sarah m. on February 14, 2011 at 4:05 pm.

It’s good to know there are other non-romantic people out there. I’m not a romantic. I’m one of those people who wants the blender for valentine’s day. I never got why practical gifts were somehow an ‘affront’ to love.


baconsmom on February 14, 2011 at 4:26 pm.

OMG, yes x a million at the “practical gifts are an insult” idea. Why? I want a kick-ass food processor, why should my husband get me flowers instead? What tasty thing am I supposed to make with flowers?

The best present I’ve ever gotten from him is still the KitchenAid mixer I’d coveted for years. So much mixer lust, satisfied on one lovely Mothers’ Day.


sarah m. on February 14, 2011 at 5:16 pm.

A kitchen aid mixer is my most wanted appliance. *drool*

This past Christmas I got a stick blender from him, which I adore. My birthday last year was a really good digital kitchen scale. I love that he’s happy to buy me the practical things I want.


i-geek on February 14, 2011 at 8:14 pm.

My husband gave me a KitchenAid mixer for Christmas a couple of years ago. It still makes me giddy.


Michele on February 14, 2011 at 5:27 pm.

IMO, a “romantic” gift is a thoughtful one, a personal one. If you receive a blender because that’s what you, personally, want, I consider that much more romantic than a generic dozen red roses. 🙂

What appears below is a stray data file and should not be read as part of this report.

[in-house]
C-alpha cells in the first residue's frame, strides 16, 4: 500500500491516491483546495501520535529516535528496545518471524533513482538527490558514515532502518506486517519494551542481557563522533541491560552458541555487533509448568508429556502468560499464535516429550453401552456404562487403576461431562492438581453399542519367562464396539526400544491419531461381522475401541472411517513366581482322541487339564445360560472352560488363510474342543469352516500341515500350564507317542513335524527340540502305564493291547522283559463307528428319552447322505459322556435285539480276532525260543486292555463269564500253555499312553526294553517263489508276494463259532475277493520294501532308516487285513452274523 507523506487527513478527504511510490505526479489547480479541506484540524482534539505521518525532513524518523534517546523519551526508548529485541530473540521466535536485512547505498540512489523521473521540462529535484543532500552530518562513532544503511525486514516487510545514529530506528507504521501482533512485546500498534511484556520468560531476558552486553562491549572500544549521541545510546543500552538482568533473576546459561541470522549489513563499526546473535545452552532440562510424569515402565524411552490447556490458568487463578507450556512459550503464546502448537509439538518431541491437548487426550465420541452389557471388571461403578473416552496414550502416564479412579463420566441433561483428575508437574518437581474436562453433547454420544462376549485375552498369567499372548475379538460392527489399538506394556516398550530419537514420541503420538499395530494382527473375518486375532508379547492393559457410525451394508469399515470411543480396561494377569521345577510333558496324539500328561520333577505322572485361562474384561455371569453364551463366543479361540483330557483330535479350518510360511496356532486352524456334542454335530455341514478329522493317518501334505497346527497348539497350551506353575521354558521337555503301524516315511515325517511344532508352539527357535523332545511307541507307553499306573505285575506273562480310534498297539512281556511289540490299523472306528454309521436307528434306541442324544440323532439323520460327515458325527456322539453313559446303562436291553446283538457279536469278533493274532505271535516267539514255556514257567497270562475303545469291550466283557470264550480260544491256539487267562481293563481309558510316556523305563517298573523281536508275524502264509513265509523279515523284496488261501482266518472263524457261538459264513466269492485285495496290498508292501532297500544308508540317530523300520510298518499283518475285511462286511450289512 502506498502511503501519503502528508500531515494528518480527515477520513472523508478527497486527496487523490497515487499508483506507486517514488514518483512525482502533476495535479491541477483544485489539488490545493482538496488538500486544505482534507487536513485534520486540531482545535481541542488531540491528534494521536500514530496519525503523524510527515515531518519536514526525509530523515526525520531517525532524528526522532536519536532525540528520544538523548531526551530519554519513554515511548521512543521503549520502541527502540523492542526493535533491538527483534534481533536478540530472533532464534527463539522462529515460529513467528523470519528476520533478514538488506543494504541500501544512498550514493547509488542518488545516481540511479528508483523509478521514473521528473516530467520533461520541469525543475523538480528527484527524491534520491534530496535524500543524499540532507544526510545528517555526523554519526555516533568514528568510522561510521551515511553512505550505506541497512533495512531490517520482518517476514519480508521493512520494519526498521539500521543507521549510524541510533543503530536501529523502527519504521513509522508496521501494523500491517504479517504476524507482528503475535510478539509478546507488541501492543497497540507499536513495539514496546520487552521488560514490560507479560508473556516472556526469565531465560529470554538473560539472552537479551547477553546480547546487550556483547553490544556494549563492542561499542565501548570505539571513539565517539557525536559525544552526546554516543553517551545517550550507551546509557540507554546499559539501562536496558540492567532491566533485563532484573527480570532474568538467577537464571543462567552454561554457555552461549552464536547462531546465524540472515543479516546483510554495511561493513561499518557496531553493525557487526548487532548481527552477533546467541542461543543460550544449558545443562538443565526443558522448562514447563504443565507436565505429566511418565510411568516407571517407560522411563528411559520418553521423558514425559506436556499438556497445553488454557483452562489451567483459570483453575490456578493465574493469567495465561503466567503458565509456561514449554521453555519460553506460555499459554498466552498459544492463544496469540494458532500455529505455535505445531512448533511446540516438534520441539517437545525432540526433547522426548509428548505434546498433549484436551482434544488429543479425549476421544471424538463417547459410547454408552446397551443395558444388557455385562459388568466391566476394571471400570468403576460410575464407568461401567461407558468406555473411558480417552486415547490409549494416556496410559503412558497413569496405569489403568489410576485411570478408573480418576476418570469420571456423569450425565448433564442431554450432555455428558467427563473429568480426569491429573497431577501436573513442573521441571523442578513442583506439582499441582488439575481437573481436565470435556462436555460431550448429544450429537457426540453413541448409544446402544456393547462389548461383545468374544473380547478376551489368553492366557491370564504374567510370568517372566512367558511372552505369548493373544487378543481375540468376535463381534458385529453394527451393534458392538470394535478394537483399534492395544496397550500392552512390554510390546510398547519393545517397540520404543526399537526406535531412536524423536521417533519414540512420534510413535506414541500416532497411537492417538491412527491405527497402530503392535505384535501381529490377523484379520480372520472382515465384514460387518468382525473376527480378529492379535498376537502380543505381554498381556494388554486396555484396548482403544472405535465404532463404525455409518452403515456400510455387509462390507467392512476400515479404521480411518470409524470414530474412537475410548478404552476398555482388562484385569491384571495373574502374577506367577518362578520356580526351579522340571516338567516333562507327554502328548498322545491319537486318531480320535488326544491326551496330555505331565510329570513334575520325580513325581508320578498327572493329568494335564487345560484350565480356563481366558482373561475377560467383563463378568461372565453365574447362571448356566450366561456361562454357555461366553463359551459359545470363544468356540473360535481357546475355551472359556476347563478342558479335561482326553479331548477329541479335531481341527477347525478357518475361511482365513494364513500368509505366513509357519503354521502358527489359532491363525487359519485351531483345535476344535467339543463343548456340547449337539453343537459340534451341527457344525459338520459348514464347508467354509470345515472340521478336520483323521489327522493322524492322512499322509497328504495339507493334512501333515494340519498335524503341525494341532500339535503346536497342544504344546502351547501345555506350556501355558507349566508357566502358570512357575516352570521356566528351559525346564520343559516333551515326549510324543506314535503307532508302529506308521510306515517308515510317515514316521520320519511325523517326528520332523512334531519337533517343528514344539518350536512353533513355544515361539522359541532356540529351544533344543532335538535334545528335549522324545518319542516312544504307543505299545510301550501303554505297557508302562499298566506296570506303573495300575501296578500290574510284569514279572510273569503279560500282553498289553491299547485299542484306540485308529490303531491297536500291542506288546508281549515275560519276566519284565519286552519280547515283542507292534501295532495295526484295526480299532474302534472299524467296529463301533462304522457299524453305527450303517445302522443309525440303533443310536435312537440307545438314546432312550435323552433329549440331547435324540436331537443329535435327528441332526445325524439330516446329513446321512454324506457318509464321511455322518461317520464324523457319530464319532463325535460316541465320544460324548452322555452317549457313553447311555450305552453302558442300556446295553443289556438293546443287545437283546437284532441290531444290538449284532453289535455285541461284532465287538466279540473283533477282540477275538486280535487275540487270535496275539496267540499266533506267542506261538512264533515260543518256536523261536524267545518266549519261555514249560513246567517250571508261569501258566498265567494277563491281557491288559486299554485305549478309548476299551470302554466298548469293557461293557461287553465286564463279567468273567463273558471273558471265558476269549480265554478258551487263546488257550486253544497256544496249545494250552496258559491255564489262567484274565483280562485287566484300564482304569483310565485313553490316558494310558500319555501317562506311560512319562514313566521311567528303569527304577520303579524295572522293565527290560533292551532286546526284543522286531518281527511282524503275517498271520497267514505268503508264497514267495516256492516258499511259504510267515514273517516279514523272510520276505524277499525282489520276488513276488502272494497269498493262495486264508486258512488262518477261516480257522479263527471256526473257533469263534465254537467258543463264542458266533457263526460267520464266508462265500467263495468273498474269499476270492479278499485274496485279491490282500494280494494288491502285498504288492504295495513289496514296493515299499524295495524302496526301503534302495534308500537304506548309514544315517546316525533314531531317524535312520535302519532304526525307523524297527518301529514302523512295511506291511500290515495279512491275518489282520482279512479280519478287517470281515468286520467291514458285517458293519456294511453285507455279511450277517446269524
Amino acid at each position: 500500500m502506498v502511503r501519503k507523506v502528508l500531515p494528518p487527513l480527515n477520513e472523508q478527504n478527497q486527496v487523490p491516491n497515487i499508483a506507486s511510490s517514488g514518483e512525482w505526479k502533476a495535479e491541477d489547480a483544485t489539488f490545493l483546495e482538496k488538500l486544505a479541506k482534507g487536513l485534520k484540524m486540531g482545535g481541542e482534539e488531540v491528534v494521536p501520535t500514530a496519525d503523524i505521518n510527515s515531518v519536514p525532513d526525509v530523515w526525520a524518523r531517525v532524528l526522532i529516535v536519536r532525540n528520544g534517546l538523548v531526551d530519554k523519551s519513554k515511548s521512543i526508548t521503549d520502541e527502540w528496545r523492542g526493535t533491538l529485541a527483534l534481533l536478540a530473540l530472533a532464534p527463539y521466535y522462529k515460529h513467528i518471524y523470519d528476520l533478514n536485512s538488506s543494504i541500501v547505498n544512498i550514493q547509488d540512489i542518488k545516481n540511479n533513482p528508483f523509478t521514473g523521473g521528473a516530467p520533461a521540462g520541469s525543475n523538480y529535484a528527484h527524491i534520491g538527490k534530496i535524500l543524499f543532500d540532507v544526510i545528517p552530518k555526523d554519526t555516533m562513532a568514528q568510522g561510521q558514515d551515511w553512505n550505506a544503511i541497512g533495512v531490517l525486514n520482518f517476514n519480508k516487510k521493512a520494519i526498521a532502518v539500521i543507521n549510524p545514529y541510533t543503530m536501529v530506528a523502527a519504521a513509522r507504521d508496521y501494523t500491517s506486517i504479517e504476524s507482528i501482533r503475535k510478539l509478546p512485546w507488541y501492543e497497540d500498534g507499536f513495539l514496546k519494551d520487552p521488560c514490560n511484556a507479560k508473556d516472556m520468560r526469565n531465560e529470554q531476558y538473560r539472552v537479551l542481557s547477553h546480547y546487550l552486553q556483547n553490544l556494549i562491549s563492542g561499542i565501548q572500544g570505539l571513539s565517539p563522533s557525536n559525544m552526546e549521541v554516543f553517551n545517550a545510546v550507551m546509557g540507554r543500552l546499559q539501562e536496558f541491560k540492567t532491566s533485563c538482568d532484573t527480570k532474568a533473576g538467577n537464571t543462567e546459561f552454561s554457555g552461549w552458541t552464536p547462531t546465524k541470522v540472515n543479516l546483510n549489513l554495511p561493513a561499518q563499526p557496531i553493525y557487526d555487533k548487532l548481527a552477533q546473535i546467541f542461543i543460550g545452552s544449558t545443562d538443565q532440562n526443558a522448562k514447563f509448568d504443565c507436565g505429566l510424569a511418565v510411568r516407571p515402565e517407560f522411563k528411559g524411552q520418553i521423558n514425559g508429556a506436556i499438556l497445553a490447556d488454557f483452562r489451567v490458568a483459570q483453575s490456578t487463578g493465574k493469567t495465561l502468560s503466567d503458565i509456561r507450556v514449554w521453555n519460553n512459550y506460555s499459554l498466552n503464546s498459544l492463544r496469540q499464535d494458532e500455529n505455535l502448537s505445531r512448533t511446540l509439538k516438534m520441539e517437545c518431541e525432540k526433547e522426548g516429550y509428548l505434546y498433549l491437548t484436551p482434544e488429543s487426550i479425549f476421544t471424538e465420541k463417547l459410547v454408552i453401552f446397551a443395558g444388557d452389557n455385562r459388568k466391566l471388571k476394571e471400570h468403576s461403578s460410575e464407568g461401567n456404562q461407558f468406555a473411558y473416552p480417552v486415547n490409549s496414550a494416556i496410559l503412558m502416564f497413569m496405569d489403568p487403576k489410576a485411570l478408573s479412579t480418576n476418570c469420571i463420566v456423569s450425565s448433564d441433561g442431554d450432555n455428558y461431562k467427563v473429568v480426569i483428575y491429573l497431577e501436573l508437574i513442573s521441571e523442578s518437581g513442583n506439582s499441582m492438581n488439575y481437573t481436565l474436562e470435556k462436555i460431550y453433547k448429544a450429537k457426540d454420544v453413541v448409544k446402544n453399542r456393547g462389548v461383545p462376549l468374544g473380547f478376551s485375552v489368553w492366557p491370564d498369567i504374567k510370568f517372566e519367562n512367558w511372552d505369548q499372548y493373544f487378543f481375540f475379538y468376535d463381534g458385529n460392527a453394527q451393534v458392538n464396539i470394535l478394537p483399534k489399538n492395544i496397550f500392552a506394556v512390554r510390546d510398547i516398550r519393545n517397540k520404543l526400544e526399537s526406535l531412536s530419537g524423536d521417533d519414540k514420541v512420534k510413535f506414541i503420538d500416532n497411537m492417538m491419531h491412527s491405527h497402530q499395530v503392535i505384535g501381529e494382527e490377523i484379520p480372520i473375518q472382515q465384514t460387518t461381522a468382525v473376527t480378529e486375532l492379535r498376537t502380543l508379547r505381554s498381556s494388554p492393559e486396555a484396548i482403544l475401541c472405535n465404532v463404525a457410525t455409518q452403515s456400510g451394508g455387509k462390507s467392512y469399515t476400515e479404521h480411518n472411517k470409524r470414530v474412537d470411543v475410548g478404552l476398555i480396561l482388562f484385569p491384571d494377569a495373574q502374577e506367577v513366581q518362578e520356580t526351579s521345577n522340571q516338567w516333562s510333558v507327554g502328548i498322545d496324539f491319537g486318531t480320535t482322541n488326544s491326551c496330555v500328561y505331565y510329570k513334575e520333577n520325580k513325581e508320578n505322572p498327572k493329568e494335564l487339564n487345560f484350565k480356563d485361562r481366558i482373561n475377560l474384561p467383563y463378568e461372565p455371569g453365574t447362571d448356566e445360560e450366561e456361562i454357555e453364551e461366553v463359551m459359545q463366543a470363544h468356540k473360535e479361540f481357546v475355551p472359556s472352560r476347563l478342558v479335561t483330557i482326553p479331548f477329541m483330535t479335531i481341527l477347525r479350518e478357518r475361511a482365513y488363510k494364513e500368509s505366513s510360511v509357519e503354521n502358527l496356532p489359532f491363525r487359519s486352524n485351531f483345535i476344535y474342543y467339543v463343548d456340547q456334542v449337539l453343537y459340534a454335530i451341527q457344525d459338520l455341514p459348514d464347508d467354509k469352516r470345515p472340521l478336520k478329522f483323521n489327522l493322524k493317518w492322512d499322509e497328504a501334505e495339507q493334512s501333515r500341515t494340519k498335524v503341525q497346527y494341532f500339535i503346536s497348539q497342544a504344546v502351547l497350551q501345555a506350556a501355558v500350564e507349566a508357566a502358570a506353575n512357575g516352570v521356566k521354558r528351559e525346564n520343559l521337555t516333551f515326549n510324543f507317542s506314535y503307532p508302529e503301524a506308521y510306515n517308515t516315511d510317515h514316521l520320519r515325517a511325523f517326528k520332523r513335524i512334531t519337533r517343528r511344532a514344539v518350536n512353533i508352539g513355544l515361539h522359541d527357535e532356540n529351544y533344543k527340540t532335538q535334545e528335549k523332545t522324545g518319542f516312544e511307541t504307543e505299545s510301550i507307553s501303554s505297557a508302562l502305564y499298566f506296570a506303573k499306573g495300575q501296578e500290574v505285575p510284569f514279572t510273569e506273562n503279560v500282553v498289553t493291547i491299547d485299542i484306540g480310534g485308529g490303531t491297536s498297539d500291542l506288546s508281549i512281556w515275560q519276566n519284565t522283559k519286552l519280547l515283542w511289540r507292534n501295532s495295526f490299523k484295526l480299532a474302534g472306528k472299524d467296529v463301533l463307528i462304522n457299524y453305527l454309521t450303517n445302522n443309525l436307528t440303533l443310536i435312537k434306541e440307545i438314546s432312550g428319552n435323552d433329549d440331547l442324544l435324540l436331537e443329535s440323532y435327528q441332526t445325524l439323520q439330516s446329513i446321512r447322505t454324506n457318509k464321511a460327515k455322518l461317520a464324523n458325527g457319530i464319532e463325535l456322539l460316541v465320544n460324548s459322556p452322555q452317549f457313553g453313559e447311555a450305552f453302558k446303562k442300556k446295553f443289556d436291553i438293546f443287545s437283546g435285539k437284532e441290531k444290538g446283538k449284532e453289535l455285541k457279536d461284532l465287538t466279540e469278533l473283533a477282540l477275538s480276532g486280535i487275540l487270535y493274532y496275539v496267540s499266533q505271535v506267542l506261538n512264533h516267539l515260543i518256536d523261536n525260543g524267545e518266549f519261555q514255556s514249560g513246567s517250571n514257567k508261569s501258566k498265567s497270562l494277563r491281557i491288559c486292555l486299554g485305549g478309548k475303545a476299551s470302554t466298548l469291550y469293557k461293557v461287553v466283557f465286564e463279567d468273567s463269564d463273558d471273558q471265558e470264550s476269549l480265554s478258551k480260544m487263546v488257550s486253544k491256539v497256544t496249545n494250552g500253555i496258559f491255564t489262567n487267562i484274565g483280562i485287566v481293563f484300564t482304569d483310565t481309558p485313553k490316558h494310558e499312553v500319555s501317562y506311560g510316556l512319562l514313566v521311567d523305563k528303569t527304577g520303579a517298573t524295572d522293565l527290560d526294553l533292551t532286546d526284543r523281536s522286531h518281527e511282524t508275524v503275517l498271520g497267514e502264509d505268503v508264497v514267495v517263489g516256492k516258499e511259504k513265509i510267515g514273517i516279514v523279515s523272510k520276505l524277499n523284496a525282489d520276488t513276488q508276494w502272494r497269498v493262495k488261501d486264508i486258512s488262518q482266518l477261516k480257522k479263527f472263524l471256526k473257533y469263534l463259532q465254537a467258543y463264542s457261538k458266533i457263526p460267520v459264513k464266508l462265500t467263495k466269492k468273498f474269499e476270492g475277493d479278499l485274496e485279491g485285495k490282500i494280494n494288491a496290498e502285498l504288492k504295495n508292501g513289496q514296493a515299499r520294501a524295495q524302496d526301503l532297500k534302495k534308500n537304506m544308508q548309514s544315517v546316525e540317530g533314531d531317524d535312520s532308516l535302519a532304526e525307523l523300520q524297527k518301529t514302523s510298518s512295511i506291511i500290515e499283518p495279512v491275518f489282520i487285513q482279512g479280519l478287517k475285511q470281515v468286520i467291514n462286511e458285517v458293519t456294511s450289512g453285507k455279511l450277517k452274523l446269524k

purplekeychain on February 14, 2011 at 6:09 pm.

agreed. it’s all relative to who you are. a romantic evening for me is a beer and a really good kung fu film with my husband. for some, it’s roses and wine.


sarah m. on February 14, 2011 at 8:40 pm.

I agree with you 🙂 the most romantic gift is the one with thought and attention put into it!


Zanna77 on February 15, 2011 at 10:55 am.

I love practical gifts and they are swooningly romantic to me. “You care enough to know I desperately needed and wanted that immersion blender.” How hot is that? Or now that I am married and have kids I love that I get a candy bar and a note from him. Making an effort in the midst of our very busy every day lives to check in and say, “You are awesome. I am glad we are building a life together.”


April Arthur on February 14, 2011 at 4:13 pm.

I have never been into romance, preferring rather to be candid and honest with my feelings. Luckily after our first date, where I told him if he opened the door for me one more time I would break his arm, my husband understands how I feel. I prefer practical to frivolous gifts, after all a plant for the yard lasts much longer than a bouquet of flowers no matter how pretty they are. Good to know there are others out there!


Ashley on February 14, 2011 at 5:12 pm.

I didn’t really understand the importance of romance until I got into a relationship that lacked it. My first love was very romantic, naturally so, and he was only 18. I appreciated it, but then a few years later I got with a guy who was 25 and didn’t know a thing about romance, and I craved it.